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'Bad Management' is Just Plain Bad for Business

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(Posted on Feb 22, 2014 at 06:06AM by William Cosgrove)
Picture As promised, I am following up on my article from yesterday “Do You Want a Company of 'Heroes or Zeros?' which came about from an article that received a lot of comments entitled “The Secret to Delighting Customers? Put Employees First” That brings up problems in the workplace that we all have encountered and all need to find solutions for.

Bad Management

Bad management runs rampant in organizations.  Always be suspect when in an interview when a manager says “What goes on here stays here” or “It’s my way or the highway”.

A good manager is secure in his or her position and is someone who can encourage ideas and foster an atmosphere of openness and collaboration. An insecure manager or bad manager will not hold on to good people and many times staff does not want to go to upper management for fear of retribution. This has devastating effects on performance of the department.  

All emotions stem from insecurity and must be controlled because it has no place in a workplace setting or anywhere else for that matter. It is a disease that will eat away at and hold back any organization.

An insecure manager will isolate themselves and more often than not hold people their ideas and consequently the business back because he or she are afraid of losing their position to someone else who they feel may be seen as more qualified. If someone is in fear of losing their job to someone under any circumstance, they probably should not have gotten the job in the first place.

There are many other factors that define a bad manager. One kind of manager is the one who is inconsistent saying one thing and doing another without explaining their actions and who is arrogant in believing they are always right and makes sure everyone knows it. This type of manager is often egocentric and makes every issue about them, doesn’t listen to advice offered but ignores it before even considering it. This inhibits the staff from even mentioning any ideas they may have and leaves them feeling helpless and feeling that nothing will ever be done to improve on a bad situation.

 These managers are also often self-centered and do not support, encourage or look out for their team. The worst are mean and abusive and make people feel bad for no reason.

Then there are managers who micro-manage and refuse to delegate anything, despite what they say. This isolates them so they often don’t involve others in decisions and rarely look for ways to support or encourage the work of their team. This is often is caused by incompetence or the lack of basic communication, intellectual, or emotional skills needed to for their role.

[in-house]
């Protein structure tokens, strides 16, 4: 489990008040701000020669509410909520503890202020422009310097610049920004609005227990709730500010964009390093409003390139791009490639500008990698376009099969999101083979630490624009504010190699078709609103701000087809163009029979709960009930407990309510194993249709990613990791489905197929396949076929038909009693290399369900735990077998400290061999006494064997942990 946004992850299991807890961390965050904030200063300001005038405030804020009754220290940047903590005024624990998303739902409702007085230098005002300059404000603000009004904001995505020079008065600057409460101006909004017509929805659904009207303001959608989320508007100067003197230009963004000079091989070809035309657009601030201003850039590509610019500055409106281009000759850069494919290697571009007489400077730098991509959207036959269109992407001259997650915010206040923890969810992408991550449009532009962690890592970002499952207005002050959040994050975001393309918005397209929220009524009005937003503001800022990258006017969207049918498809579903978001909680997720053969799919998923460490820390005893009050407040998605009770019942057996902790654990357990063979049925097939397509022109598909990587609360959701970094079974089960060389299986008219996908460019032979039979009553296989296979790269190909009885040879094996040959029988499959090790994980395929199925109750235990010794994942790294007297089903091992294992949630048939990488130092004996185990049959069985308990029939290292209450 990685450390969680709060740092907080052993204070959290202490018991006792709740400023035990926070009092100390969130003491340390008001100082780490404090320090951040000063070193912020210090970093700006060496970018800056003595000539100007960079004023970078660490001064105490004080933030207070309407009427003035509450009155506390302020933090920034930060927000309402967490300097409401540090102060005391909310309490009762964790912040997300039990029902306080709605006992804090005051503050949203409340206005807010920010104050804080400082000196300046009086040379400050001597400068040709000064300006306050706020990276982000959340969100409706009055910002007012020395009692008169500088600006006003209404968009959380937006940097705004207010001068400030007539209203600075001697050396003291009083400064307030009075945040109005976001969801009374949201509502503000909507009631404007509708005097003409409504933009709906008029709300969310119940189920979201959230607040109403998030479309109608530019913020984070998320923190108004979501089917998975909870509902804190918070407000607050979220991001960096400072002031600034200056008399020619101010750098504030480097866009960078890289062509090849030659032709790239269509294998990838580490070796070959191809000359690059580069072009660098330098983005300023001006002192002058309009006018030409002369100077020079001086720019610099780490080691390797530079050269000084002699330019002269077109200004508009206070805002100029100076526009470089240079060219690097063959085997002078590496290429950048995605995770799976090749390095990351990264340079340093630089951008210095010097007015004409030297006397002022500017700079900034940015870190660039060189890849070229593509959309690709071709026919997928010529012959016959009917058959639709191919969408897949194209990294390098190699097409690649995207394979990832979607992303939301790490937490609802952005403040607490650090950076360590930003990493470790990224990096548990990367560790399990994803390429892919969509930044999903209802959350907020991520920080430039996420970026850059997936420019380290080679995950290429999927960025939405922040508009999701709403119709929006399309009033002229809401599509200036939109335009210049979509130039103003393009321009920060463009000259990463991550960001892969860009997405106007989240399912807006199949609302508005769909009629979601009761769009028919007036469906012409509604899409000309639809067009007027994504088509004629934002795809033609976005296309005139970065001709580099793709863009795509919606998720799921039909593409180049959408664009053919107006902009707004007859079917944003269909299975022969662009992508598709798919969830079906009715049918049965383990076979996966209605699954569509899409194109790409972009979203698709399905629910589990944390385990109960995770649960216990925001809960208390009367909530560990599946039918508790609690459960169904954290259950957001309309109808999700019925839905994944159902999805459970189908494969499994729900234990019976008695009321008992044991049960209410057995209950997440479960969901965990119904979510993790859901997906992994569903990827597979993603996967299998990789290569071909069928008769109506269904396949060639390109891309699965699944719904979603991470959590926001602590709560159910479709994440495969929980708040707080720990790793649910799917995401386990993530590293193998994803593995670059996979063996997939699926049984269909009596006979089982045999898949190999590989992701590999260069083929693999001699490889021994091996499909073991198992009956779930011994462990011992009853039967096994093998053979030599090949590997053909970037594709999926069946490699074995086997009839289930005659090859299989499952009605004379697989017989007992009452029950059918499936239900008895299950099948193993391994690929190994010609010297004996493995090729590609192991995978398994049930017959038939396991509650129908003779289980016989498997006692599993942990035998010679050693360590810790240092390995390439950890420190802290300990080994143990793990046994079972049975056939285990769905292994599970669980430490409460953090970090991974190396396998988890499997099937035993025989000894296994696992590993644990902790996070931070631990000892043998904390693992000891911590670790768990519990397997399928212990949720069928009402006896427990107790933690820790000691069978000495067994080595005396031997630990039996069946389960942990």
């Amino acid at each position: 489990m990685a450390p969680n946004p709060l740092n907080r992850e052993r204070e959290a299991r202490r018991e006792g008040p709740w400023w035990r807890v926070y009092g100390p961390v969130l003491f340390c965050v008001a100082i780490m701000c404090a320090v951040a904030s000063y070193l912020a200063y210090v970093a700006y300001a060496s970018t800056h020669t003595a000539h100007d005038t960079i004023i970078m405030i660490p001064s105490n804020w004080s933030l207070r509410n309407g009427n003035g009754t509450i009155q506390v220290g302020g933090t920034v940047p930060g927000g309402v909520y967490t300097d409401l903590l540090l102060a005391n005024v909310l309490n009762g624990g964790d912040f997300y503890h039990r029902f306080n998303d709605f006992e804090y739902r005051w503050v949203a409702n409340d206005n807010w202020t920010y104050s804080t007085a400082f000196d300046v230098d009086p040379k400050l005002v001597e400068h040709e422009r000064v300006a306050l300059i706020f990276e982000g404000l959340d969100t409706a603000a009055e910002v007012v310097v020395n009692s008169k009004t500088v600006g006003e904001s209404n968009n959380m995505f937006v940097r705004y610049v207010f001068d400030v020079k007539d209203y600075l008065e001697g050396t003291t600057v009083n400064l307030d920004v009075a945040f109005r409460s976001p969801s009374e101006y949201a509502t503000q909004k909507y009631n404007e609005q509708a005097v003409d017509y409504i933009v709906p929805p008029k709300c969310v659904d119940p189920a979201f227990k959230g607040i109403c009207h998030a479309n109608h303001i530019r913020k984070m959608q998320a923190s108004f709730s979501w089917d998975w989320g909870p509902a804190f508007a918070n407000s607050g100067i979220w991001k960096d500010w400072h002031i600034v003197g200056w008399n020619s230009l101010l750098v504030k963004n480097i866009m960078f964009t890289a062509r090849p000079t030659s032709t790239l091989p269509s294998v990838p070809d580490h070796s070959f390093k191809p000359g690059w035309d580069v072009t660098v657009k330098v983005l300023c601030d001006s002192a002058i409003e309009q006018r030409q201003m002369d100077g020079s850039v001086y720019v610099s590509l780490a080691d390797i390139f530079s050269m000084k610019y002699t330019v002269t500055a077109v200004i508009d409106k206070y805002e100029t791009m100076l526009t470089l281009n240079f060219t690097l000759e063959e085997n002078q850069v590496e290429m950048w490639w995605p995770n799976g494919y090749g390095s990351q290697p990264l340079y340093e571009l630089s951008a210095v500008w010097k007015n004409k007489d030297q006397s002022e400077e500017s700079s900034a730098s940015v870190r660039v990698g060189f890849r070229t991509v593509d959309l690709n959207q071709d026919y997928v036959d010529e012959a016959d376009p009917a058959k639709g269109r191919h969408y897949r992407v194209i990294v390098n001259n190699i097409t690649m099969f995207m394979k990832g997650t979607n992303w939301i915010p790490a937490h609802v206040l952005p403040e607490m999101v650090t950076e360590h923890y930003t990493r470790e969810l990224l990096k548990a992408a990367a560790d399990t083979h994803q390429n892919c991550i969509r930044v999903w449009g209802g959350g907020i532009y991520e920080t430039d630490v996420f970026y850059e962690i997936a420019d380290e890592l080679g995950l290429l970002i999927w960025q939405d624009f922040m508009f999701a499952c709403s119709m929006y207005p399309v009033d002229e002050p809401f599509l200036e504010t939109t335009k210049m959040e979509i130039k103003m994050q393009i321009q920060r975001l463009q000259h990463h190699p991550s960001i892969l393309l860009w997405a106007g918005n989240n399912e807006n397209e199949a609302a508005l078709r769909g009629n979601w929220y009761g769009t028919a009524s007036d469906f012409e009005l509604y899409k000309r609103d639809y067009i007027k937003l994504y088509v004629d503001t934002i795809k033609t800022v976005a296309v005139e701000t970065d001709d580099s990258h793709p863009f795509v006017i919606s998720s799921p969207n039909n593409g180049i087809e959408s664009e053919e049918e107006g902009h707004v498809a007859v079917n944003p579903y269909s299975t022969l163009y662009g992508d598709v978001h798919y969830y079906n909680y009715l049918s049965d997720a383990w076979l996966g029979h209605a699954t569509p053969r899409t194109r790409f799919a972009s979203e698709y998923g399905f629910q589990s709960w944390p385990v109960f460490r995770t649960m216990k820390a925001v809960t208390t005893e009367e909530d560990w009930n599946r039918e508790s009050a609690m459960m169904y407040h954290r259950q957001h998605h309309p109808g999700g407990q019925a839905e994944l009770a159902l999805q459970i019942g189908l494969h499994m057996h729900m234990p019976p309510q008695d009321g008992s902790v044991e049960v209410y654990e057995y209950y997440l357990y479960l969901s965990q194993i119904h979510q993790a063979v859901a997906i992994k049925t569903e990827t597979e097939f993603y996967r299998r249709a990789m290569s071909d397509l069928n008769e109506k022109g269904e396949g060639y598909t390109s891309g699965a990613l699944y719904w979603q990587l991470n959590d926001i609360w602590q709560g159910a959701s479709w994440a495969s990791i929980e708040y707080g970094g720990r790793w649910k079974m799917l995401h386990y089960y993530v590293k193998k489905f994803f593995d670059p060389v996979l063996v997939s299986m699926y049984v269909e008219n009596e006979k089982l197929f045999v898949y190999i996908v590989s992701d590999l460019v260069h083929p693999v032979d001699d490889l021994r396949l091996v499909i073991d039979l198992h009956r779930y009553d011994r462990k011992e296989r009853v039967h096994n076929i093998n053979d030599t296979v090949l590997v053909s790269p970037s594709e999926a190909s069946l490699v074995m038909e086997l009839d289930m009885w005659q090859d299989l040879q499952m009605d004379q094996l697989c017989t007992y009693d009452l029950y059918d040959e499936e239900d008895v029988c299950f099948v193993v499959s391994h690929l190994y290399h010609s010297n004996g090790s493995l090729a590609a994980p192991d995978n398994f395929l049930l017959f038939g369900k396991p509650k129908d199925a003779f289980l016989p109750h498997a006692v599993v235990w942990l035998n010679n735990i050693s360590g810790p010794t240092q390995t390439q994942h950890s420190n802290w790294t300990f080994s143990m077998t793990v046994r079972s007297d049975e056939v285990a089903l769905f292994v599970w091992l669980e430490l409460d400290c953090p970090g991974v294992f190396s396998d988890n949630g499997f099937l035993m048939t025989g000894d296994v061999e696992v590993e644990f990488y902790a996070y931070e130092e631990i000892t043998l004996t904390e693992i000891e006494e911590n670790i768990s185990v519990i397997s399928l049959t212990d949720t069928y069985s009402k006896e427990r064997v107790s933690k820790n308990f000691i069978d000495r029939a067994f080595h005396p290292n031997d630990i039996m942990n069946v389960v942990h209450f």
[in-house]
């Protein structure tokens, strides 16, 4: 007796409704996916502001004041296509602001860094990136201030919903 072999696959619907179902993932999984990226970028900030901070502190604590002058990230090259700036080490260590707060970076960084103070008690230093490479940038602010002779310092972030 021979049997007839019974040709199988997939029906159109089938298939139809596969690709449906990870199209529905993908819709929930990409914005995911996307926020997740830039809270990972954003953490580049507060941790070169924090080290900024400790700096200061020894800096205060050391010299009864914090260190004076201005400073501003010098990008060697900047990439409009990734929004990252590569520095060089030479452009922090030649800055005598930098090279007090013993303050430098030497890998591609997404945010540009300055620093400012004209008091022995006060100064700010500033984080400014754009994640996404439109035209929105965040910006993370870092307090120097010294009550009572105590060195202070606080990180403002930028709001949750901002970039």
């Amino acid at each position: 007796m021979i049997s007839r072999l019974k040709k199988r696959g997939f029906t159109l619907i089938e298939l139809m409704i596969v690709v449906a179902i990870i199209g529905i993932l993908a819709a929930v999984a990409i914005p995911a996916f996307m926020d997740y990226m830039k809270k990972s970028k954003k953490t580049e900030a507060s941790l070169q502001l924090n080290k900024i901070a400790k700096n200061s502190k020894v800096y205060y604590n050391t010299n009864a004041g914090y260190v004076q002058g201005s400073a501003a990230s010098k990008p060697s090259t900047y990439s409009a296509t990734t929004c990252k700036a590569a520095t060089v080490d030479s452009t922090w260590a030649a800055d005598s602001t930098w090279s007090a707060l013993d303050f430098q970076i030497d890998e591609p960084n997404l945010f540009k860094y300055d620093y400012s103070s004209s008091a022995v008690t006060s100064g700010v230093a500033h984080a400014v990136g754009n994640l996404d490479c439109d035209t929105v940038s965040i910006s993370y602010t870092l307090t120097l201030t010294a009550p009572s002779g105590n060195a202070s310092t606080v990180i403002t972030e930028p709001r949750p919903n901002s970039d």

And the complacent manager is content with the way things are and is not open to change. They like things the way they are because they have become lazy or are afraid to rock the boat for fear that things might take a turn for the worse or jeopardize their position.

One experience I had when I was still a salesperson at a dealership where there were 24 salespeople we had a GM who we called “Little Caesar.” This title came from his short stature and dictatorial style of managing. He would hold three to four meetings a day and would rant and rave and almost every day a salesperson would end up getting fired. He would always say “Your weak, give me your plate and keys, you’re all done”

Another time The GM as the son of the owner who raced sailboats and was rarely at the dealership.  I believe this had an effect on our GSM because he spent more time outside the dealership hobnobbing with hockey players from the Boston Bruins who were spokesman for the dealership and relying on myself and my counterpart to run the daily sales operations.

I have also be part of organizations where a manager spent valuable company time in generating options as solutions to a problem but the problem was created by this same manager. Incompetent managers create more problems than they solve and then waste time to solve the same problems they created in the first place.

I have given some example here of what I have run into over the years being part of the workforce. These experiences convinced me to spend most of my working career being self-employed trying to avoid the pitfalls that bad management can inflict.

Let’s hear some of your experiences of how it has or may be affecting you and thoughts on possible solutions for this age old problem and human condition that affects the performance of so many businesses.

William Cosgrove
Bill Cosgrove Straight Talk
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